Highlights of What and How to Meet SQF 9.0 Requirements

SQFI has recently published SQF code version 9.0. The expected compliance date for SQF code 9.0 would be in May 2021.

You may download the SQF 9.0 code and summary from the SQFI site. See https://www.sqfi.com/resource-center/sqf-code-edition-9-downloads/.

We are highlighting 5 major updates to the code. Let’s start with the biggest highlight of the SQF 9.0 code -the concept of ūüí° food safety culture.

Changes #1: Food Safety Culture

The code:

2.1.1.2 Senior site management shall lead and support a food safety culture within the site that ensures at a minimum:

  1. The establishment, documentation, and communication to all relevant staff of food safety objectives and performance measures;
  2. Adequate resources are available to meet food safety objectives;
  3. iii. Food safety practices and all applicable requirements of the SQF System are adopted and maintained;
  4. Employees are informed and held accountable for their food safety and regulatory responsibilities;
  5. Employees are positively encouraged and required to notify management about actual or potential food safety issues; and
  6. Employees are empowered to act to resolve food safety issues within their scope of work.

Definition of Food Safety Culture from GFSI:

Definition of food safety culture according to GFSI is the shared values, beliefs and norms that affect mindset and behavior toward food safety in, across and throughout an organization.

Elements of food safety culture are those elements of the food safety management system which the senior management of a company may use to drive the food safety culture within the company. These include, but are not limited to:

  • Communication about food safety policies and responsibilities
  • Training
  • Employee feedback on food safety related issues
  • Performance measurement.

The Importance

We heard of how employees are the culprit for bad food safety behaviour that leads to food recall and outbreak. By instilling a positive food safety culture, it helps shun the bad behaviours and encourage good food safety practices.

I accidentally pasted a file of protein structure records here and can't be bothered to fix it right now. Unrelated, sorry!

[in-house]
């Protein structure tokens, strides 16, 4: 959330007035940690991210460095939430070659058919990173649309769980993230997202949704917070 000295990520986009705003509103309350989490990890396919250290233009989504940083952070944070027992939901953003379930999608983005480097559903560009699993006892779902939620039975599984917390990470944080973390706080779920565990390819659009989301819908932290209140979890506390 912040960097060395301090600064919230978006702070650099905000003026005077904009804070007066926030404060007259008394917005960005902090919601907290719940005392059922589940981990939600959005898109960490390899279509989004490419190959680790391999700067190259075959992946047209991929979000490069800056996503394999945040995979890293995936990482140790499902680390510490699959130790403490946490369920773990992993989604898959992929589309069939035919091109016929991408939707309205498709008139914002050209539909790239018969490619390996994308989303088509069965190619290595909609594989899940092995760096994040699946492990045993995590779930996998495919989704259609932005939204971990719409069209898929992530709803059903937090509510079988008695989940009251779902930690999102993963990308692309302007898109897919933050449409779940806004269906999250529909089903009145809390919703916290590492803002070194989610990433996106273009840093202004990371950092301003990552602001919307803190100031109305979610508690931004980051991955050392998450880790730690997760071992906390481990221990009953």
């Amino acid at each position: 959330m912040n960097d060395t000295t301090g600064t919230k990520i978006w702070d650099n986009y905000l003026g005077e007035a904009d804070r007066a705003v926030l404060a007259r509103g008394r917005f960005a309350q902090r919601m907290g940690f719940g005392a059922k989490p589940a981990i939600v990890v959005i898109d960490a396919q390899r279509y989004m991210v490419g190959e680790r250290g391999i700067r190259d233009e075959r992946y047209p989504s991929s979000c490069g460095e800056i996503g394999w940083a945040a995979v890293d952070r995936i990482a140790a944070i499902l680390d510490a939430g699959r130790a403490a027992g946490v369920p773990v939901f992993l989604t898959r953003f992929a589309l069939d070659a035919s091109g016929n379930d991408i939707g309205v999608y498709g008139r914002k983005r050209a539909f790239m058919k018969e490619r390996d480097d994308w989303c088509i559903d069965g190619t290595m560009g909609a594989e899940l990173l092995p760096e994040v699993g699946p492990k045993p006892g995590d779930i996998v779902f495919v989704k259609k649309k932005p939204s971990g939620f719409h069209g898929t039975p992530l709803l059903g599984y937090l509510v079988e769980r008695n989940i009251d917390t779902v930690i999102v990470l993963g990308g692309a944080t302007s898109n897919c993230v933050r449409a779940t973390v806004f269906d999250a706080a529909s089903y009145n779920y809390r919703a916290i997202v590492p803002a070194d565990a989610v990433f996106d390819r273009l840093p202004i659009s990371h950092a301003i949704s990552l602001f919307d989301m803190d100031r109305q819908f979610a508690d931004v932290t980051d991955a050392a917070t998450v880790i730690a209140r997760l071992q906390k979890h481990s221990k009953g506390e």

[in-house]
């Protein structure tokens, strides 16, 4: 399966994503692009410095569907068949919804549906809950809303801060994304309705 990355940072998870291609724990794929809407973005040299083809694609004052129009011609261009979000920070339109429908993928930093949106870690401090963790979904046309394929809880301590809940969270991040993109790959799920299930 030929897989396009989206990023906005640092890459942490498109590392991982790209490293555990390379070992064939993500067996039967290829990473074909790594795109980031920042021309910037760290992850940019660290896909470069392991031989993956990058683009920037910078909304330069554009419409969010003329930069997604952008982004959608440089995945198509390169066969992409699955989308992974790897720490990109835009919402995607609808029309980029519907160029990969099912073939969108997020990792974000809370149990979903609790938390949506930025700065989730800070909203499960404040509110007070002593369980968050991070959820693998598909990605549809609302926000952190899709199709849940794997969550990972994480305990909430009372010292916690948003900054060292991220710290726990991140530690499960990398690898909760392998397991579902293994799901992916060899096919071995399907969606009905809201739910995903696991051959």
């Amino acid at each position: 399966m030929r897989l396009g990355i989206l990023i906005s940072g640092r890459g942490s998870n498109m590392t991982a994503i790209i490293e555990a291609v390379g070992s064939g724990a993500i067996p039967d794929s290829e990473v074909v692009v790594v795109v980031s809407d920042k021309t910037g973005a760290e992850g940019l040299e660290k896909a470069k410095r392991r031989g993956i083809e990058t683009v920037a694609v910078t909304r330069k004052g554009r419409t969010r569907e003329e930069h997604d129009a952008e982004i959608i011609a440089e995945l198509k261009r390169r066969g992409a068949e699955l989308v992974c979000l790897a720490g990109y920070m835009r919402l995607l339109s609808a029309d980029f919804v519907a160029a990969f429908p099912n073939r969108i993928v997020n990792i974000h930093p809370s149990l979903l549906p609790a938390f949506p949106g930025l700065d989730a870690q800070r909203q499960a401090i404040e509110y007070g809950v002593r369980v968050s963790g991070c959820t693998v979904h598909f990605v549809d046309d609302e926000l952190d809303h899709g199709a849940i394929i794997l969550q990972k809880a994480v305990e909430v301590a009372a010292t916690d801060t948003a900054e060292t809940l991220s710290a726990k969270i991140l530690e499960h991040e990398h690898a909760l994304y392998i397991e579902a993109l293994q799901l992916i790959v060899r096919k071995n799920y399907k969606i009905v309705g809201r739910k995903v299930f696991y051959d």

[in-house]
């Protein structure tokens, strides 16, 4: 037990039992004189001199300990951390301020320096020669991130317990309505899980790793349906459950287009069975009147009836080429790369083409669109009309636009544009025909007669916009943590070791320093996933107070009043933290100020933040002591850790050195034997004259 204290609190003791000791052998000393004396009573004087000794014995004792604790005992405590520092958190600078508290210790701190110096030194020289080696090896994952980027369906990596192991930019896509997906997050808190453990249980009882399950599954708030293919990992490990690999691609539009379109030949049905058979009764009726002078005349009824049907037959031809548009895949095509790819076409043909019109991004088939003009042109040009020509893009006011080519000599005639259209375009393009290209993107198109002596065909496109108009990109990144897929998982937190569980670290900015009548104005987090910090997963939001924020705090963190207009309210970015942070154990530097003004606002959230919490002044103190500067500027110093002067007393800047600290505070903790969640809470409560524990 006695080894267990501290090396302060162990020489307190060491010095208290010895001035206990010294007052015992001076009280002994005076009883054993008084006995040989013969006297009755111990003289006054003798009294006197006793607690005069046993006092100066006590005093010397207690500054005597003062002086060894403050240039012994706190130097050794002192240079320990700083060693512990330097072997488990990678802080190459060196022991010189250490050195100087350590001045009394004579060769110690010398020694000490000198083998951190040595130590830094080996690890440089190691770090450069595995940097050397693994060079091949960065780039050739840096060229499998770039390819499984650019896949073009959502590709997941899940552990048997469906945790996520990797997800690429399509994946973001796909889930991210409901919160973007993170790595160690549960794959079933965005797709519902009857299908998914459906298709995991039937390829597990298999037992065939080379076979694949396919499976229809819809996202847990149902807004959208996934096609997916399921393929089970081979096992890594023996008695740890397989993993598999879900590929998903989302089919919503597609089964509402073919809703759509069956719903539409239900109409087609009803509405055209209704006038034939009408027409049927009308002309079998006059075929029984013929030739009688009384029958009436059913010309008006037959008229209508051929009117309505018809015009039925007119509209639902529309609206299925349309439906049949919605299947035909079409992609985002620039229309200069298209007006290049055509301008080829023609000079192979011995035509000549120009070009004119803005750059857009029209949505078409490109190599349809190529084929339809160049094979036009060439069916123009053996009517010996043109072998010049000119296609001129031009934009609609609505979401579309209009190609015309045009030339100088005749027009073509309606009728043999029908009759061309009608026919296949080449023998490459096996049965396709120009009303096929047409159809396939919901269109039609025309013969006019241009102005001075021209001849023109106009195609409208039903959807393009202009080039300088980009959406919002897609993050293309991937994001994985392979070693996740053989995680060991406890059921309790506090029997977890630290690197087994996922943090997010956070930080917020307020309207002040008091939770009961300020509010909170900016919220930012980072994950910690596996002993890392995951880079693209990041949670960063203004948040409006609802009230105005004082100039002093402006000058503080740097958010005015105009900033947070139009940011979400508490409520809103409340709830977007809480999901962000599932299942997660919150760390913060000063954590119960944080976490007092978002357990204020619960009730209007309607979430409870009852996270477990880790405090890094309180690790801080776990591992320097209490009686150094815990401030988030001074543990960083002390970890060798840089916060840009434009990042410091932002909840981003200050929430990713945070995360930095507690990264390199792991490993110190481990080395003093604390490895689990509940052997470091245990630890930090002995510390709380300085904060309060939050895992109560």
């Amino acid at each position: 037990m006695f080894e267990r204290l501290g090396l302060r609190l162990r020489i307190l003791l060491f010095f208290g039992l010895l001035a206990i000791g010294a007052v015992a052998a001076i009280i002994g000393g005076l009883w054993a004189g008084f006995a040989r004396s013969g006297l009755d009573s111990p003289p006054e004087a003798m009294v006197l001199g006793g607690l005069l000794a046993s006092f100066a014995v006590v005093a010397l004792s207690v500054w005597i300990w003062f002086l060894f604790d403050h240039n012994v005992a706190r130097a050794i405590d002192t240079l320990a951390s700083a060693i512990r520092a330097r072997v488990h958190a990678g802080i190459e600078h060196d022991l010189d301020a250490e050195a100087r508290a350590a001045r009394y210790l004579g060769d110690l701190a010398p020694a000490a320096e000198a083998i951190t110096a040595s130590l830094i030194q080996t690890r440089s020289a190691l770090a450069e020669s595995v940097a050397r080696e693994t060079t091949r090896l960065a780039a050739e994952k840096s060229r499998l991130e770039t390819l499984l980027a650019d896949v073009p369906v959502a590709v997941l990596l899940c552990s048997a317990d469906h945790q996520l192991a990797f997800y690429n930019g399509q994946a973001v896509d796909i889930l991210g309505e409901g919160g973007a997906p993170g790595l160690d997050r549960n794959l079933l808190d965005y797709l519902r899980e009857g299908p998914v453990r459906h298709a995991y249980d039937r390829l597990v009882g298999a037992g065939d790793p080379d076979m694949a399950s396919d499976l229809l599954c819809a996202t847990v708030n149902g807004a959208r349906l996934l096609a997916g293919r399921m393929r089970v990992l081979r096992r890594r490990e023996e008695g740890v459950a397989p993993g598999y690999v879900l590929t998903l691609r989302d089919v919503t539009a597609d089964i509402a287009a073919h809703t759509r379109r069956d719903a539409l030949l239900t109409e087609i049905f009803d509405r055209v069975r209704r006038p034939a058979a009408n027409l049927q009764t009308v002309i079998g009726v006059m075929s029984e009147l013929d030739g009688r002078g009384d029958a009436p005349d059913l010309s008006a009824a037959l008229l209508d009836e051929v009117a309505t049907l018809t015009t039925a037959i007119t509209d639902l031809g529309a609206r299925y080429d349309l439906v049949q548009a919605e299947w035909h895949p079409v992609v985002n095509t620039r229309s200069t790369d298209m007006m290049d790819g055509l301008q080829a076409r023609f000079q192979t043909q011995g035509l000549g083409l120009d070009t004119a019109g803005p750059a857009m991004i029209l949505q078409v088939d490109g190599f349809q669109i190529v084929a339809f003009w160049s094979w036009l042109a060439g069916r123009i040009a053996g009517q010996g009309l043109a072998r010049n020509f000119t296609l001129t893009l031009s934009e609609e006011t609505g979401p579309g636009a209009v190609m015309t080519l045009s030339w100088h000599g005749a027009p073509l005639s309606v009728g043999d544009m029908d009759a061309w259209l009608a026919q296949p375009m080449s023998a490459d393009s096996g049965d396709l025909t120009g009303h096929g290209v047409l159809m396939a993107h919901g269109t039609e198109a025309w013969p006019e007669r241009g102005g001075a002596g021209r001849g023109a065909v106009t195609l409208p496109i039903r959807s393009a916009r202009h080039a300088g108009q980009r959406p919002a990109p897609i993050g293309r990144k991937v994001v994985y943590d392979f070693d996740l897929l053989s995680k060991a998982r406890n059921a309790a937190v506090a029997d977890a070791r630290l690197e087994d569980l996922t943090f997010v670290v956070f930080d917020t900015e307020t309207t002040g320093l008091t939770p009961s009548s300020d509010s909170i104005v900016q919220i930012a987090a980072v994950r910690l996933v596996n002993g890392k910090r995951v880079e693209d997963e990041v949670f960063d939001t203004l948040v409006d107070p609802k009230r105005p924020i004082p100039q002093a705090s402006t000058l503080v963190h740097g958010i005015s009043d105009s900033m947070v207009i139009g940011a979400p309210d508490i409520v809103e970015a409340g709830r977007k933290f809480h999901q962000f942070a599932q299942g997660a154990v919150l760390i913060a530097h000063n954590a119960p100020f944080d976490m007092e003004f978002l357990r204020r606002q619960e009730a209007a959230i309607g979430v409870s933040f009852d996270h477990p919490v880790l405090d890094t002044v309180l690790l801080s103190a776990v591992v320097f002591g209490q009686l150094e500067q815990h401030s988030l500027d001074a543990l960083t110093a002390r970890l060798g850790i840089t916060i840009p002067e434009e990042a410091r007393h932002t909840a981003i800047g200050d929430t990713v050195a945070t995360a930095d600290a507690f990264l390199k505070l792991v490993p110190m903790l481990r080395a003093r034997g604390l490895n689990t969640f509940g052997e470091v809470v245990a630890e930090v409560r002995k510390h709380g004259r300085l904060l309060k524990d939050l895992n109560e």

How to Demonstrate

Go beyond Letter of Commitment.

Top site management takes the responsibility to lead the site in achieving food safety goals. They encourage open communication to ensure any food safety concerns are properly addressed in a timely manner. It starts from the top management.

Our opinion:

Food safety culture is shown through the site personnel’s response to food safety questions and not just through records. After all, paper can only show so much!

Changes #2: Alternate SQF Practitioner

The code:

2.1.1.4 Senior site management shall designate a primary and substitute SQF practitioner for each site with responsibility and authority to:

  1. Oversee the development, implementation, review, and maintenance of the SQF System;
  2. Take appropriate action to ensure the integrity of the SQF System; and
  3. Communicate to relevant personnel all information essential to ensure the effective implementation and maintenance of the SQF System.

2.1.1.5 The primary and substitute SQF practitioner shall:

  1. Be employed by the site;
  2. Hold a position of responsibility related to the management of the site’s SQF System;
  3. Have completed a HACCP training course
  4. Be competent to implement and maintain HACCP based food safety plans; and
  5. Have an understanding of the SQF Food Safety Code: Food Manufacturing and the requirements to implement and maintain an SQF System relevant to the site’s scope of certification.

The Importance